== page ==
Tuesday, February 9, 2010

Feeling around for Feeling

All fiction, however intellectual, propagandistic, or political, is based on emotional foundations. Even such a notably novel- and short-story-of-ideas writer as Aldous Huxley, after riding his wit and curiosity to remarkable heights, saw the need for such incursions into the emotional smorgasboard as professional and romantic jealousy, guilt, revenge. Through experience with reading, we have the opportunities to take sides with and against characters who respond to things that seem calamitous, often going against the grain of the author's intent, not so much out of perversity as the simple fact of being attracted to one whose response seems to jibe with our own sense of what is correct and effective.

As we approach our own writing, we are drawn to authorial voices that seem to agree with our own, but even there, care and consideration are needed. You, for example, have fought a running internal battle with writers such as Huxley, Isherwood, and Auden, admiring their smarts or, to put it another way, envious of the moral choices they made and the chances they took in service of those choices, while edging more toward the noir writers whose characters seemed more grounded in the everyday mystery rather than the more cosmic ones. Isherwood was particularly vexing because he seemed to be able to do both, and while there is no credible argument to support Huxley and Auden having no sense of humor, Isherwood first and foremost was able to laugh at himself, telling you endearing stories about ways he attempted to appear humble and rumpled, the better to seem humble and spiritual.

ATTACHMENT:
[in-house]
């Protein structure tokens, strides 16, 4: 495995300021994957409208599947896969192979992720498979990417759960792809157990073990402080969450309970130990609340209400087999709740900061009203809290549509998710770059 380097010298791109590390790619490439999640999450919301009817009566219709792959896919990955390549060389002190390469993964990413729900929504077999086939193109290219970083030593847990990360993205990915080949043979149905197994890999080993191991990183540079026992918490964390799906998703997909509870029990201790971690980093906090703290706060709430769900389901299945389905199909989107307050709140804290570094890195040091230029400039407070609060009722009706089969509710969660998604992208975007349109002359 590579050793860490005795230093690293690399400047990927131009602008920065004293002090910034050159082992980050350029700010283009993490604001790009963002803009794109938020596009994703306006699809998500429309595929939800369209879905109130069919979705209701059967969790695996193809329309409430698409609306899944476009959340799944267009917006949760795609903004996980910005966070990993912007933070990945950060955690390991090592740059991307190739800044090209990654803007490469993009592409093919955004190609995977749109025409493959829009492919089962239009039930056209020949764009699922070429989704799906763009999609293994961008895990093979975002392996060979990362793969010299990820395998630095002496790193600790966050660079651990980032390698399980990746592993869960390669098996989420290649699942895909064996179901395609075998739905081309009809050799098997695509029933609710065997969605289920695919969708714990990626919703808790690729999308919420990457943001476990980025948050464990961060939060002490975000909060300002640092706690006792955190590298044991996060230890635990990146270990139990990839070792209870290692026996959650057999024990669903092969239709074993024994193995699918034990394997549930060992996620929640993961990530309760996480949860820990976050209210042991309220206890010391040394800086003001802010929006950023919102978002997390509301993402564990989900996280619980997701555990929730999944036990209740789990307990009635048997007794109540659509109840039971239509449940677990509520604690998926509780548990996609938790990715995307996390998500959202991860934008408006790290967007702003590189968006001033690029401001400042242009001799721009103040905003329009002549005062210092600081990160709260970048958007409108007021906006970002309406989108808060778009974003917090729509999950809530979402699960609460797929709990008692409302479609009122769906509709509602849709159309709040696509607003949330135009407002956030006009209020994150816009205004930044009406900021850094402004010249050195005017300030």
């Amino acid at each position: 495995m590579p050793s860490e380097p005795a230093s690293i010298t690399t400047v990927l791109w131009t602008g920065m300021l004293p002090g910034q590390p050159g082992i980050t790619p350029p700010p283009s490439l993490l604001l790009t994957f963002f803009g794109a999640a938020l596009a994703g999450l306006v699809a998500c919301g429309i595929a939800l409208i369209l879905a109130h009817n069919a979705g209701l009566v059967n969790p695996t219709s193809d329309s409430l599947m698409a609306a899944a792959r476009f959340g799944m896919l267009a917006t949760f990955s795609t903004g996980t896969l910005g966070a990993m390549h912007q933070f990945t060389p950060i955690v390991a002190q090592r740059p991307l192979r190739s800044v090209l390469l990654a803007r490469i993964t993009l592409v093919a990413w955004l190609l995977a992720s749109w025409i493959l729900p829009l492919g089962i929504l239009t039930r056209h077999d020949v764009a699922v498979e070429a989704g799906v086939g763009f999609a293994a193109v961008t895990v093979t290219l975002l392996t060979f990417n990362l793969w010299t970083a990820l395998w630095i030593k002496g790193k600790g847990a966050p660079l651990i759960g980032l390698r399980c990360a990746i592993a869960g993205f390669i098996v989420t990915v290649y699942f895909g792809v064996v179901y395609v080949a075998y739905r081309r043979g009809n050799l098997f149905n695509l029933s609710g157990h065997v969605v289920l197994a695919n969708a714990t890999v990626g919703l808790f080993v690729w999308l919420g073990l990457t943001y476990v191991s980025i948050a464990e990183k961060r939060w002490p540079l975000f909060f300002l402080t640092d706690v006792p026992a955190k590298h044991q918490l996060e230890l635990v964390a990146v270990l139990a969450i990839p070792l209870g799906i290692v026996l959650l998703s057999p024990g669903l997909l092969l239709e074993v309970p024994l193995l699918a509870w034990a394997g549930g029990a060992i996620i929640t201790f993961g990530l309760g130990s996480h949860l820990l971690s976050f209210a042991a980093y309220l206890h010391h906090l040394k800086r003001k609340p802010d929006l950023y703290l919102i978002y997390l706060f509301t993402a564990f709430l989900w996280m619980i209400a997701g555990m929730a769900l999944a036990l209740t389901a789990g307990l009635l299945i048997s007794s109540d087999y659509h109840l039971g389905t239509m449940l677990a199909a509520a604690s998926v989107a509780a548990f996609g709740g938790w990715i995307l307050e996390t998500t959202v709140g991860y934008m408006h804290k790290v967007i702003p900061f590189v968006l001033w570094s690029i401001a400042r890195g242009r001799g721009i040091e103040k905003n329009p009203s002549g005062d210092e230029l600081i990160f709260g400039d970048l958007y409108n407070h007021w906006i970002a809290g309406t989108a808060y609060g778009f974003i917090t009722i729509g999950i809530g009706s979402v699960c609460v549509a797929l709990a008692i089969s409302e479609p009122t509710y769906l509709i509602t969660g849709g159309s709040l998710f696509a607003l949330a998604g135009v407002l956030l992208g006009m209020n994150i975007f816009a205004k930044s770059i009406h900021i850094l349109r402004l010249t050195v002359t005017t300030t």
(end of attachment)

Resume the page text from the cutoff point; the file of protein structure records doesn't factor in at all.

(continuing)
The passive nature of the expression "care and consideration are needed" should not detract from the importance of the observation; you need to chose words and movements with care lest they emerge too elaborate for your own taste, too operatic perhaps or too wallowing in self-pity or sentimentality. John Steinbeck has not been accused of sentimentality for mild reasons; there were places where he was pulled in beyond the boundaries of restraint. Philip Roth may, on the other hand, never be accused of sentimentality, nor may he be accused of over elaboration.

This is what you are working toward, the right choice of words and actions to evoke, not describe, the response you float out for each character. Two towering examples of such splendid restraint occur in music you admire. Each is the adagio section from a concerto. Look or, rather, listen, to the adagio of Mozart's Clarinet Concerto in A Major, then move into more modern times, the early twentieth century, to be specific for Joaquin Roderigo's Concerto de Aranjuez for Guitar and Orchestra. Each is a wrench yet neither topples into literal and figurative opera of Canio's aria, "Vesti la giubba" from I Pagliacci. Wherever there is performance, be it dance, singing, architecture, poetry, short stories, charcoals, or even trompes l'oeil, you watch for signs of deliberate choice and restraint. Naturally, you reflect the same tastes in real life. If you did not, there would be unresolved conflict you'd need to sort out and deal with.

1 comment:

Anonymous said...

Shelly, if i substitute the word 'overly-romantic' for sentimental, I feel I do snare Steinbeck. How interesting. And how does the term 'self-indulgent' fit it? Because i think Steinbeck was self-indulgent in The Wayward Bus.
- Karen D